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Run an ImageJ batch processing macro in “headless” mode

G23rd October 2018

CNo Comments

TImageJ, PowerShell

Instructions for running an ImageJ macro script in “headless” mode via the command prompt in Windows.

With the release of ImageJ version 2 (ImageJ2) comes the ability to run scripts in “headless” mode, which means that ImageJ can be launched without a GUI from the command prompt and variables parsed to the script. This offers numerous benefits, especially where large volumes of images need to be analysed, but there may also be limitations to function where a required plugin is bound to a GUI.

I have modified a batch processing macro so that it runs in --headless mode as this may be of considerable use to researchers.

Revised batch processing macro (that works!)

The following code is based on a previous script, with certain modifications:

  • GUI behaviours have been removed (such as the prompt to select a directory).
  • Input variables are flagged at the start of the script (ie #@String).
  • The timestamp component has been improved.
  • The input and output variables are assumed to be the same (but this can be changed with additional declarations).
// Blank ImageJ Macro Script that loops through files in a directory
// Written by Adam Dimech

// Specify global variables

#@String input
#@String suffix

// Add trailing slashes
output=input; // This can be changed to a separate variable if need-be


// Scan folders/subfolders/files to locate files with the correct suffix

function processFolder(input) {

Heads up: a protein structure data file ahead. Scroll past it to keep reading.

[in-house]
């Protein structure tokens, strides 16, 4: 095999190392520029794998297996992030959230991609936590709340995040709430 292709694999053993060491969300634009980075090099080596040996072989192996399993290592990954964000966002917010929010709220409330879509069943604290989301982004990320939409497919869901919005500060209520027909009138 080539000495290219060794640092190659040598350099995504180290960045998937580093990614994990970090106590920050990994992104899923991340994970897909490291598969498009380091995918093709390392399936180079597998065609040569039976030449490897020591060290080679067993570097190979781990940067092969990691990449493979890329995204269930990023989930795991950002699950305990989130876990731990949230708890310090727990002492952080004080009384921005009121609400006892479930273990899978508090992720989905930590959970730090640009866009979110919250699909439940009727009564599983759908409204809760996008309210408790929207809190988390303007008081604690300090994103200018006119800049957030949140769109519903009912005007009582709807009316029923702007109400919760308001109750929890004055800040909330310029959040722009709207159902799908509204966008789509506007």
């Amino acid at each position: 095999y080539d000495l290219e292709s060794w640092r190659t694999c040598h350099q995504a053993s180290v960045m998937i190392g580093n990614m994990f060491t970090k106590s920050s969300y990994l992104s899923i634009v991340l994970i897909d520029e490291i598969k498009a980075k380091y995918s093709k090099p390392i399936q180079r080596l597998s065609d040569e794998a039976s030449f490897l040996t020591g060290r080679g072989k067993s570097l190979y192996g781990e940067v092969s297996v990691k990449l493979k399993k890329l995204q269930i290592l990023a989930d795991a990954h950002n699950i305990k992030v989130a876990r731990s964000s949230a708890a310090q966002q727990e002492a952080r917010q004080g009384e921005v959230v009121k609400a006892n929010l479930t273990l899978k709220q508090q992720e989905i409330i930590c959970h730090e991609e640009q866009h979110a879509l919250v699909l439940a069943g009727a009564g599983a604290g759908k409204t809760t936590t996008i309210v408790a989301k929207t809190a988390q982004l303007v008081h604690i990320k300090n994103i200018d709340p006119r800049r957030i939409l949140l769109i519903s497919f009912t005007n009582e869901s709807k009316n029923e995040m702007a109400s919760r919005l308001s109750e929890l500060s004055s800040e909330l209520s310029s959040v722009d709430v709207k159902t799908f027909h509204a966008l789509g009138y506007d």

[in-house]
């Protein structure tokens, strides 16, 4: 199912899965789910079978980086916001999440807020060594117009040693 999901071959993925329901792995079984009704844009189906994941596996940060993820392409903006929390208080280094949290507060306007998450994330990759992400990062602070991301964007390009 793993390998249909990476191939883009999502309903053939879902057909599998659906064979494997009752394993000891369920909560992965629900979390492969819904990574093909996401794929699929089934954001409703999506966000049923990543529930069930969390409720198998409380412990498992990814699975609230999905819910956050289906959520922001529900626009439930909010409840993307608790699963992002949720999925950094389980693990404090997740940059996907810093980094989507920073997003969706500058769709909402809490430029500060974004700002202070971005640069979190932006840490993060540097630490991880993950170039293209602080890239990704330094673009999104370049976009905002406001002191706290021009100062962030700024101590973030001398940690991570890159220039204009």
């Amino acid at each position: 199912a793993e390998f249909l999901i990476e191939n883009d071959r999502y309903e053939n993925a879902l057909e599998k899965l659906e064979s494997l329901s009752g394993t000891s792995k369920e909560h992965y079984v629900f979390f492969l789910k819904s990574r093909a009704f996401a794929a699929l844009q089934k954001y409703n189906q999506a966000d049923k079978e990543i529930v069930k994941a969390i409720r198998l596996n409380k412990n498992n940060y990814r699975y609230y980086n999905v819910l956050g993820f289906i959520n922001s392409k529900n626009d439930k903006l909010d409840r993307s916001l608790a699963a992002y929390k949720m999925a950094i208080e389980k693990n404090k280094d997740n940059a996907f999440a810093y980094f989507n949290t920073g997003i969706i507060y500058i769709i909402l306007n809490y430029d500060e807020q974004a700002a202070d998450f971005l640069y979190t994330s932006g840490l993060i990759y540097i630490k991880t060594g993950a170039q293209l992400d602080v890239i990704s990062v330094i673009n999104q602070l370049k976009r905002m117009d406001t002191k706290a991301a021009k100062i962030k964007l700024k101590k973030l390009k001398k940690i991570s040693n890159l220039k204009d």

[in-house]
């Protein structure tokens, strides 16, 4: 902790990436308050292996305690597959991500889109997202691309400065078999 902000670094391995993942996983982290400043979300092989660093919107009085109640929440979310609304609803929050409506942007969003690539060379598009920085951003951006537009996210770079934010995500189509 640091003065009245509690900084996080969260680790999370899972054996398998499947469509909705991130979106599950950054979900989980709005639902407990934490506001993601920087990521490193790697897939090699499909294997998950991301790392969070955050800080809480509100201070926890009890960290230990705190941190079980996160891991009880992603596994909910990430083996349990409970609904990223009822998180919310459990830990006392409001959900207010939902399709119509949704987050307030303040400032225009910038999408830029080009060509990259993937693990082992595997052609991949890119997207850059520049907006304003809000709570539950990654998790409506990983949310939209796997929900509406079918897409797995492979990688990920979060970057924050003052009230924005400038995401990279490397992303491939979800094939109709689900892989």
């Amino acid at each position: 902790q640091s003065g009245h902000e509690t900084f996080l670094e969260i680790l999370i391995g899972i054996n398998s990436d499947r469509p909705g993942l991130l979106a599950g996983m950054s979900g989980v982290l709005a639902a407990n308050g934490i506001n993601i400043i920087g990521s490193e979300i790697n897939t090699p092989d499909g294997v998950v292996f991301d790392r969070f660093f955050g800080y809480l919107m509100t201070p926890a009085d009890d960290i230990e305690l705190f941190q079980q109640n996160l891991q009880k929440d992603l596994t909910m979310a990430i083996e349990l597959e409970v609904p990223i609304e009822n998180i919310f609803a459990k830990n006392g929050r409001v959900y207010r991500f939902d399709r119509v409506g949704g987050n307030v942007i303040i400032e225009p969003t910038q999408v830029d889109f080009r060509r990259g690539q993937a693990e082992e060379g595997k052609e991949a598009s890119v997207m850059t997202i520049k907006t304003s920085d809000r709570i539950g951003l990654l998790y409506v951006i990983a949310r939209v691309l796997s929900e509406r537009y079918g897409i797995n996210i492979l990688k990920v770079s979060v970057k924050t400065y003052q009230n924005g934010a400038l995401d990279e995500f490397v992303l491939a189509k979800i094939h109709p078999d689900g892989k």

list = getFileList(input);
	for (i = 0; i < list.length; i++) {
		if(File.isDirectory(input + list[i]))
			processFolder("" + input + list[i]);
		if(endsWith(list[i], suffix))
			processFile(input, output, list[i]);

// Loop through each file

function processFile(input, output, file) {

// Define all variables

Months = newArray("Jan","Feb","Mar","Apr","May","Jun","Jul","Aug","Sep","Oct","Nov","Dec"); // Generate month names
DayNames = newArray("Sun", "Mon","Tue","Wed","Thu","Fri","Sat"); // Generate day names
getDateAndTime(year, month, dayOfWeek, dayOfMonth, hour, minute, second, msec);
timestamp ="";
if (dayOfMonth<10) {timestamp = timestamp+"0";}
timestamp = ""+DayNames[dayOfWeek]+" "+Months[month]+" "+dayOfMonth+" "+year+", "+timestamp;
if (hour<10) {timestamp = timestamp+"0";}
timestamp = timestamp+""+hour;
if (minute<10) {timestamp = timestamp+"0";}
timestamp = timestamp+":"+minute+"";
if (second<10) {timestamp = timestamp+"";}
timestamp = timestamp+":"+msec;

// Do something to each file


  // Insert additional code here


// Print log of activities for reference...

print (timestamp + ": Processing " + input + file); 

// A final statement to confirm the task is complete...

print("Task complete.");

Save this code into a file with an .ijm extension.

Launching the script from the Command Prompt

In this example, we will ask our batch script (called “example.ijm”) to open PNG files in the folder at G:\Path\To\Image\Files (note that there is no trailing slash).

To launch ImageJ (Fiji) in “headless” mode and execute the batch script, use the following syntax in the Command Prompt to navigate to the folder containing ImageJ:

cd "C:\Path\To\ImageJ\fiji-win64\"
ImageJ-win64 --ij2 --headless --console --run E:\Path\To\example.ijm "input='G:\Path\To\Image\Files', suffix='.png'"

Note how the input variables (ie input and suffix) are linked as a string in double quotaton marks, but the variables themselves are in single quotation marks (this is a Windows-specific requirement). The --console flag tells ImageJ to print the output of print() functions to the Command Prompt (so you can read what is happening).

Screen capture of the command prompt showing code.

Running an ImageJ batch processing script in “headless” mode in the Windows Command Prompt.

Launching the script from PowerShell

It is also possible to launch ImageJ in “headless” mode via PowerShell. The syntax is almost the same:

cd "C:\Path\To\ImageJ\fiji-win64\"
./ImageJ-win64 --ij2 --headless --console --run E:\Path\To\example.ijm "input='G:\Path\To\Image\Files', suffix='.png'"
Screen capture of Windows Power Shell showing lines of code.

Running an ImageJ batch processing script in “headless” mode in Windows PowerShell.

Code on GitHub

The example script has been added to GitHub Gist.



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